Making Space: Celebrating Women at the University of Birmingham
Following traditions established by the oldest academic bodies, the University of Birmingham has always immortalised its key protagonists, its figureheads and academics in portraits since its foundation in 1900.
However, the portraits, which adorn public spaces around campus, are almost all of brilliant men.
This is only part of the story. Whilst it is important to celebrate our heritage it is equally important that we reflect the wonderful diversity of our academic community. This diversity is an essential ingredient in making our University a contemporary global institution and an exciting, inspiring place to be.
To this end we have launched the Making Space project. Making Space begins to bring the story of the University up to date, to make space for women’s immense contributions.
We commissioned artist and anthropologist Liz Hingley to create a photographic series of group portraits of inspirational women who have worked or studied at the University. These new group portraits, launched to coincide with International Women’s Day, now hang alongside our historical portraits to begin a lasting, more balanced legacy for the future.
The sitters are a remarkable bunch, chosen to reflect the breadth of women’s contributions to the University of Birmingham and beyond. Although some of the women represented are the first or foremost in their field, breaking new ground and pushing knowledge forward, others have contributed in less obviously academic ways – such as campaigning for student rights, offering support networks and helping to create a safer society. What unites them all, however, is that their work has a huge impact on people’s lives.
Group portraiture reflects the ethos of this project – one of representation, support and collaboration. The group interactions that were caught on camera were genuine moments of discussion around the idea of ‘Making Space’ and what it meant to those involved. Each sitter was invited to ‘bring a thing’ that would also feature in the portraits. These objects had a special meaning for them and reflected their stories, the iconography of their life and work in some way. They ranged from an Olympic medal, to an origami swan, to a 3D-printed Venus de Milo.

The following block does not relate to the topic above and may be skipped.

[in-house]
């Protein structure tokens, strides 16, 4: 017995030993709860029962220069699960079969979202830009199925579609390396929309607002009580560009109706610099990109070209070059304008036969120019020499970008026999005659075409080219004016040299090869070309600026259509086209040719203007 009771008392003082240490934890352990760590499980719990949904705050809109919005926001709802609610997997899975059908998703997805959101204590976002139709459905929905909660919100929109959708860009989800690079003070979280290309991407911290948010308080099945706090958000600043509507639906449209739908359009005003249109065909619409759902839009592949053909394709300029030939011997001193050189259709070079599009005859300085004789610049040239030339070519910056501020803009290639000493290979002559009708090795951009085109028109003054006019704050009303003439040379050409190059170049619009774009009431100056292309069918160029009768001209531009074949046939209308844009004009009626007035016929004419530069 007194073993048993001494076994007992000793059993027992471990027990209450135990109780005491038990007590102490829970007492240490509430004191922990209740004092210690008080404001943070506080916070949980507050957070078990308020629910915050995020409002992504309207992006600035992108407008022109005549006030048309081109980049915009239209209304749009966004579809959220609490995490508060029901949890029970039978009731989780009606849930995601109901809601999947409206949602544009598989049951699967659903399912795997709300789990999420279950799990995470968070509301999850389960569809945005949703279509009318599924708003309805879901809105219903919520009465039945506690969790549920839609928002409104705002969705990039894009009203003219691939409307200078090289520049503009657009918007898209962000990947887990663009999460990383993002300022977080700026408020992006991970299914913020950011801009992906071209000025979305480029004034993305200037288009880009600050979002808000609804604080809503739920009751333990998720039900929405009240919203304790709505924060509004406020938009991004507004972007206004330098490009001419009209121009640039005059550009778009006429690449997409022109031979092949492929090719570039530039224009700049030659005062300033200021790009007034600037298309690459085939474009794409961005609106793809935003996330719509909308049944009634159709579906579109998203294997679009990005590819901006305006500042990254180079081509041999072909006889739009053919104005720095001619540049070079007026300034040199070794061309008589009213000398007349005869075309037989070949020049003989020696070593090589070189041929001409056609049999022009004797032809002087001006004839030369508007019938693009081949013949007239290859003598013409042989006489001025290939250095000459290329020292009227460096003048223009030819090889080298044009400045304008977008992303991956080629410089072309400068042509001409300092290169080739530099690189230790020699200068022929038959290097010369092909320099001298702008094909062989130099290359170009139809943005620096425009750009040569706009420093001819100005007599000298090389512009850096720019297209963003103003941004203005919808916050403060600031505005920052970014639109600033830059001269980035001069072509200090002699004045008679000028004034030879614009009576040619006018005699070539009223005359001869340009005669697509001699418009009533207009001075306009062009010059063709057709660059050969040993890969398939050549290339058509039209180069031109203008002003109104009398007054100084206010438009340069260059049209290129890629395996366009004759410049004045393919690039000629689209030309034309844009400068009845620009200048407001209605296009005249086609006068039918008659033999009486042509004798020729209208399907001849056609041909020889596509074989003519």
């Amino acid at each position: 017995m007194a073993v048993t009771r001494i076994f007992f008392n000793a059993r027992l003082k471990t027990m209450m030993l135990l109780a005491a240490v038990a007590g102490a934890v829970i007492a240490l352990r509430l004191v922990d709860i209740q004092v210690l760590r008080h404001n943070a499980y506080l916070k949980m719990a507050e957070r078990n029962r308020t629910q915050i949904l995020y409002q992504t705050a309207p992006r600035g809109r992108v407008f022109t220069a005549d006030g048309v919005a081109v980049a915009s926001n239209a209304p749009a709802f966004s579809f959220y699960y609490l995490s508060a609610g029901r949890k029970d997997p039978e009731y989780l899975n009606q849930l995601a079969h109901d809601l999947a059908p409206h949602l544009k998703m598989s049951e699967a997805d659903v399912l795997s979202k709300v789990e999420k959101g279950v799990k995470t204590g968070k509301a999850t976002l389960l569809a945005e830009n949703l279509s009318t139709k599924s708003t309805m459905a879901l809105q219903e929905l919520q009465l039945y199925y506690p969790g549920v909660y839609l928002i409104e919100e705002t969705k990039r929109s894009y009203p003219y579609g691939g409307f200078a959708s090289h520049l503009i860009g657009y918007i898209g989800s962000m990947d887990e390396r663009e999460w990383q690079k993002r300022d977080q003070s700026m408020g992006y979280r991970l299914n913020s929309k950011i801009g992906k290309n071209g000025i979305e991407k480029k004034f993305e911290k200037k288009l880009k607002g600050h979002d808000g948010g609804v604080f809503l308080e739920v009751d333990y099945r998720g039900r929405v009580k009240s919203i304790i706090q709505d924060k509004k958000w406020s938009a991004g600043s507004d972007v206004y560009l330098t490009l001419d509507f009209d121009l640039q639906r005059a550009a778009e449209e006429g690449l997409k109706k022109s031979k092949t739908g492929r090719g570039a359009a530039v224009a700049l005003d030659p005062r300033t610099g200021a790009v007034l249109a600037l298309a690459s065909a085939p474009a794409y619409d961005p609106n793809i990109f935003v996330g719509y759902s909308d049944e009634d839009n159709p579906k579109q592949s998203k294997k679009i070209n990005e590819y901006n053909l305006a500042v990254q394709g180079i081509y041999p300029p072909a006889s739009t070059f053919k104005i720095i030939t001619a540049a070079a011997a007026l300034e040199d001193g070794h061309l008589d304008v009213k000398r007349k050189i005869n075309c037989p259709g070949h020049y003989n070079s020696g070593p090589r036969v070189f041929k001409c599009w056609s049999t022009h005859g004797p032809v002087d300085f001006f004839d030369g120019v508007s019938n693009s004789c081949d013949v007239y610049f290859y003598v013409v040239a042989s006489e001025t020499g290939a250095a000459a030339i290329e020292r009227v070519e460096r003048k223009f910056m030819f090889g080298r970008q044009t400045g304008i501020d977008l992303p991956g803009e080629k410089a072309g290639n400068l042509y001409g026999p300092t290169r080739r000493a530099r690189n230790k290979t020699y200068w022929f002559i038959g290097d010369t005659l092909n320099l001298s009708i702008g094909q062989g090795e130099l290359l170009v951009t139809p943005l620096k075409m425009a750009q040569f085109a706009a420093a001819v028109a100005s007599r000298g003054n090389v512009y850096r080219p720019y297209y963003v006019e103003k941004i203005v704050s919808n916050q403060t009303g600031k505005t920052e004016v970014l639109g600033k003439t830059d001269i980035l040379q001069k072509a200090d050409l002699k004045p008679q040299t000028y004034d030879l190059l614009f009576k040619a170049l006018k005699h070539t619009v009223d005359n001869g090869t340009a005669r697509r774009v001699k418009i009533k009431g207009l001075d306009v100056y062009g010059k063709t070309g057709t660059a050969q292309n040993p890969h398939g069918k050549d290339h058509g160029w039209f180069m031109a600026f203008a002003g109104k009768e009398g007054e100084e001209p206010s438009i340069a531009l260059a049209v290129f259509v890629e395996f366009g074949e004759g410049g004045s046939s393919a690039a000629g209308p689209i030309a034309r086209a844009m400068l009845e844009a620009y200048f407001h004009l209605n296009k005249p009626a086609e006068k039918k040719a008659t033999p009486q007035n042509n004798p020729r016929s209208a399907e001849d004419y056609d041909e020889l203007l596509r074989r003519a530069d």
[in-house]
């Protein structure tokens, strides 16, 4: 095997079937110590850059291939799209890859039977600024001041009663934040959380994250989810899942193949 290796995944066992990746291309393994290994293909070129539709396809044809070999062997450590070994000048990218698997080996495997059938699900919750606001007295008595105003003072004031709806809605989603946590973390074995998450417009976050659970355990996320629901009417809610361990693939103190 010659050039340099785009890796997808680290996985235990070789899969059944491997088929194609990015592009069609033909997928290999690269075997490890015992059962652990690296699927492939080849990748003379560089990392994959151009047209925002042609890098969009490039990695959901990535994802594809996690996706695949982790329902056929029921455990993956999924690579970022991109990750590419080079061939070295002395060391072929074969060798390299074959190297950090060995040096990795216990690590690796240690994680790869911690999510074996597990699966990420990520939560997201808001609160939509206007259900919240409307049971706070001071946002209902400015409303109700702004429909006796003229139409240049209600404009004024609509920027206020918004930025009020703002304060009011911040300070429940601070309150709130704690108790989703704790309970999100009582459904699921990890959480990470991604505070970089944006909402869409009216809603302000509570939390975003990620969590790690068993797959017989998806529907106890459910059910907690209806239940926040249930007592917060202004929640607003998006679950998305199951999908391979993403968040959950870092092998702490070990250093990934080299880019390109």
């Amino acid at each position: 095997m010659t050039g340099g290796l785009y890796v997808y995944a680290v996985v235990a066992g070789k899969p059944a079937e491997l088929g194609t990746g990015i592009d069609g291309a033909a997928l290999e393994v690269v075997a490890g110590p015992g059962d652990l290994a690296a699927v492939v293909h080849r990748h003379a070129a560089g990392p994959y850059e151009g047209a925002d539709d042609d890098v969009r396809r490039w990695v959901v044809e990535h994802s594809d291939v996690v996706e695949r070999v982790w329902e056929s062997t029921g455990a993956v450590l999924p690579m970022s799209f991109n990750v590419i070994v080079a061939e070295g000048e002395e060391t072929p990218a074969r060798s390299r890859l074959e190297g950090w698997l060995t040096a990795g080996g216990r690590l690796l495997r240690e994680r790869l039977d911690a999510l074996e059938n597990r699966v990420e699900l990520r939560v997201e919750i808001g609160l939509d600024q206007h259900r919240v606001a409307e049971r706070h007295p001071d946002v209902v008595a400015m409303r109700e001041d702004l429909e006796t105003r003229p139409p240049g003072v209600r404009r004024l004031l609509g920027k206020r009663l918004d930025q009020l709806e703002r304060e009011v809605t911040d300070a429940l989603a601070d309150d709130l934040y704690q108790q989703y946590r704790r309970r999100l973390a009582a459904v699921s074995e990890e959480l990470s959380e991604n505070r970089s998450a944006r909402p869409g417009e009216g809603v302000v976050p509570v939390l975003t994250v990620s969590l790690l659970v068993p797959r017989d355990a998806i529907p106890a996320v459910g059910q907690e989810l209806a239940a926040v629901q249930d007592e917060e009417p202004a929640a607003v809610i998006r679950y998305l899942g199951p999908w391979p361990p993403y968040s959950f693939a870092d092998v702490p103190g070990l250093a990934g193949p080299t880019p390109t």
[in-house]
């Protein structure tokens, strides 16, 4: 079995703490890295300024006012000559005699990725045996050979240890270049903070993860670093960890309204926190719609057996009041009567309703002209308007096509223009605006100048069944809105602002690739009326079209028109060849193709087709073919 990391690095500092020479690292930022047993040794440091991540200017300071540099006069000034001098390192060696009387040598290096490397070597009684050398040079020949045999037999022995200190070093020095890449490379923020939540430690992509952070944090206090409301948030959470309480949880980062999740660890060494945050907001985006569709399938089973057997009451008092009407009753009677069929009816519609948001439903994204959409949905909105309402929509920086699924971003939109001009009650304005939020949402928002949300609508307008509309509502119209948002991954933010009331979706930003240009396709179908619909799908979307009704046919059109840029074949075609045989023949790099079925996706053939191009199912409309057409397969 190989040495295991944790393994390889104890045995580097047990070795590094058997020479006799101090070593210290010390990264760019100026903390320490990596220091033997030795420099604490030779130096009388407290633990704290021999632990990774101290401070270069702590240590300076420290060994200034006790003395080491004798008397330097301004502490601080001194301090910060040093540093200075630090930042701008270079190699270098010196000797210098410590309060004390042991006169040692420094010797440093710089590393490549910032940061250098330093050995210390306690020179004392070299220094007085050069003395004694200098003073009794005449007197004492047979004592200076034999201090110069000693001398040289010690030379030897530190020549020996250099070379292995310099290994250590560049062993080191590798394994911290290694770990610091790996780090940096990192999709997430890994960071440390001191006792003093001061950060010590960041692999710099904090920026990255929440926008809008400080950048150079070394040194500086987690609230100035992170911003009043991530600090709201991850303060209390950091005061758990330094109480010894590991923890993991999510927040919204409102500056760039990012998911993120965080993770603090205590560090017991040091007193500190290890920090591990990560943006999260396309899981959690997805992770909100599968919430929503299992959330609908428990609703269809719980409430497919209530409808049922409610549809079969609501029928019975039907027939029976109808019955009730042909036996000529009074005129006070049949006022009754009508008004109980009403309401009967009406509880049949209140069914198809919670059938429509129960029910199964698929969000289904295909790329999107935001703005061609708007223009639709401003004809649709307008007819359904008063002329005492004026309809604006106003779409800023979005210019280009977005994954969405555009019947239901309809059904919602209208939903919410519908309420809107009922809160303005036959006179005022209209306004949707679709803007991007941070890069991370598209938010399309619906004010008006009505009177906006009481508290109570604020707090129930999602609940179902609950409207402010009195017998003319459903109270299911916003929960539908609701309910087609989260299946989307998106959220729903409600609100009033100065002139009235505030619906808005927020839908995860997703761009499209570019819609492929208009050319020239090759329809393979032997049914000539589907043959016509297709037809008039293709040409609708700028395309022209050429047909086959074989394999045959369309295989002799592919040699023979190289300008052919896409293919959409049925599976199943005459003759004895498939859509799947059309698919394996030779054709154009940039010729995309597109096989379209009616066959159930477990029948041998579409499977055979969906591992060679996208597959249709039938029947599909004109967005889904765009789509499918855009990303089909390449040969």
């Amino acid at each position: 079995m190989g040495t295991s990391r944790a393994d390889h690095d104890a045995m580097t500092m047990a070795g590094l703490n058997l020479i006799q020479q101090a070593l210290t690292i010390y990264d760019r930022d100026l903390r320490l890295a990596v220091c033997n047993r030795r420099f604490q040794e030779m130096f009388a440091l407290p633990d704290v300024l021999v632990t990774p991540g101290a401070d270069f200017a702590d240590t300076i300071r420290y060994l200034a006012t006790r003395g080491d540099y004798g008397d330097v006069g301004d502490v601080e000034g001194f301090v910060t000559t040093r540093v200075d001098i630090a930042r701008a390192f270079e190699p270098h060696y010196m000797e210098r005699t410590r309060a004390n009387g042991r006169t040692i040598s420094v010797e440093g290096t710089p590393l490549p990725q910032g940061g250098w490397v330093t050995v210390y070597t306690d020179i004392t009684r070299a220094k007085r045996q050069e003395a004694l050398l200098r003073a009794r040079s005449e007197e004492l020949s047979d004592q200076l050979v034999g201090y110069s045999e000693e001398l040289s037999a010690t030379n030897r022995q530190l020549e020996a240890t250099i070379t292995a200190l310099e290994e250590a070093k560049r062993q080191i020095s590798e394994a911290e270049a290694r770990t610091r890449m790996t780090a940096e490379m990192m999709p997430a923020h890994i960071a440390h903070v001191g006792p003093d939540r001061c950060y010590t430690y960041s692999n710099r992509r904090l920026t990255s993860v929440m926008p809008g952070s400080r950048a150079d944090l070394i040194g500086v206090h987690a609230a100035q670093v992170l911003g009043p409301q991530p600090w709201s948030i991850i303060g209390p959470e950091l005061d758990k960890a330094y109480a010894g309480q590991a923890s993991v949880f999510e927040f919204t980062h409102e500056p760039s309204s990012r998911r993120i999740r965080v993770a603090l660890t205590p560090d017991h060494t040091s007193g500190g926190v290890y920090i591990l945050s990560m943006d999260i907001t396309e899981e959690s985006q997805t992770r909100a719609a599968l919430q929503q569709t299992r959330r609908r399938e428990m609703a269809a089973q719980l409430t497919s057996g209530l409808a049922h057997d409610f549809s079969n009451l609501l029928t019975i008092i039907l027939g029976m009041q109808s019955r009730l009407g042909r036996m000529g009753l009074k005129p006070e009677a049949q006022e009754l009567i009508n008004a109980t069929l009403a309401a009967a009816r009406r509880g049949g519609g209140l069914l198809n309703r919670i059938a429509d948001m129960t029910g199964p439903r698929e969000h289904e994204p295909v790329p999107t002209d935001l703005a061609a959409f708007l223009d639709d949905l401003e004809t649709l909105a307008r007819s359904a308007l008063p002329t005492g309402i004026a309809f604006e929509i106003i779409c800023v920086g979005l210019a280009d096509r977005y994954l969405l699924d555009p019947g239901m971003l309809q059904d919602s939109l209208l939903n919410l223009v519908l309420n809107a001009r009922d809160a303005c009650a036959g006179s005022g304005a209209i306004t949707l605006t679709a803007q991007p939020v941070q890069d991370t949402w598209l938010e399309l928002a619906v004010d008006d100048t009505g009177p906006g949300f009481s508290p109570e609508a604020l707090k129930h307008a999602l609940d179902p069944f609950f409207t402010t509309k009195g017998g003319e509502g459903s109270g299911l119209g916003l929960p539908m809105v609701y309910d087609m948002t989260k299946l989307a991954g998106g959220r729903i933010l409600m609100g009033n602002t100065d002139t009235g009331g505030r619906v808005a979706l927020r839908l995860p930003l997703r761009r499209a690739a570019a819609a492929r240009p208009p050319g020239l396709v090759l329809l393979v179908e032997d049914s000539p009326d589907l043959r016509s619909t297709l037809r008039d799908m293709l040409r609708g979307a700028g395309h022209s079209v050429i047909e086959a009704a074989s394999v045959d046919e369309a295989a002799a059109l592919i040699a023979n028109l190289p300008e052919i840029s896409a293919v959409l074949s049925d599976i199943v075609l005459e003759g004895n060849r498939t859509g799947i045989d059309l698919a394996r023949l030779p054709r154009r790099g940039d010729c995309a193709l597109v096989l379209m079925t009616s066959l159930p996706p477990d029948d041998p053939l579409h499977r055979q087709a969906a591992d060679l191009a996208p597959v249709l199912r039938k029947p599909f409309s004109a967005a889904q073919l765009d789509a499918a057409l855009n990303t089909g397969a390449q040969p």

Some of the women involved were already familiar with each other, others met for the first time that day, but all engaged in a debate that raised questions about representation, support, inspiration, achievement, balance and teamwork.
The atmosphere of the resulting portraits is engaged and interactive; their composition is evocative of conversations around a hearth. Despite the starkness of the dark drapery used as a backdrop to the portraits, there is warmth exuding from the figures and their relationships. Although all portraits are inevitably contrived – the stage is set and the props are present – there is an air of informality about these photographs, a convivial mood.
Making Space is a creative response to the significant role that women play in shaping our University. So the exhibition is rightly celebratory – but it is also realistic. It is impossible to represent all female staff, students and alumni and the immense contributions they have made to our communities.
So this is a starting point, a platform to celebrate individual and collective achievement, but also a space for discussion and improvement. What do we need to achieve in order to make a better space for women on campus and beyond?
Making Space: Celebrating Women at the University of Birmingham is on display in the Rotunda, Aston Webb Building from 8th March to the 21st July 2017.
Clare Mullett, University Curator and Head of Research and Cultural Collections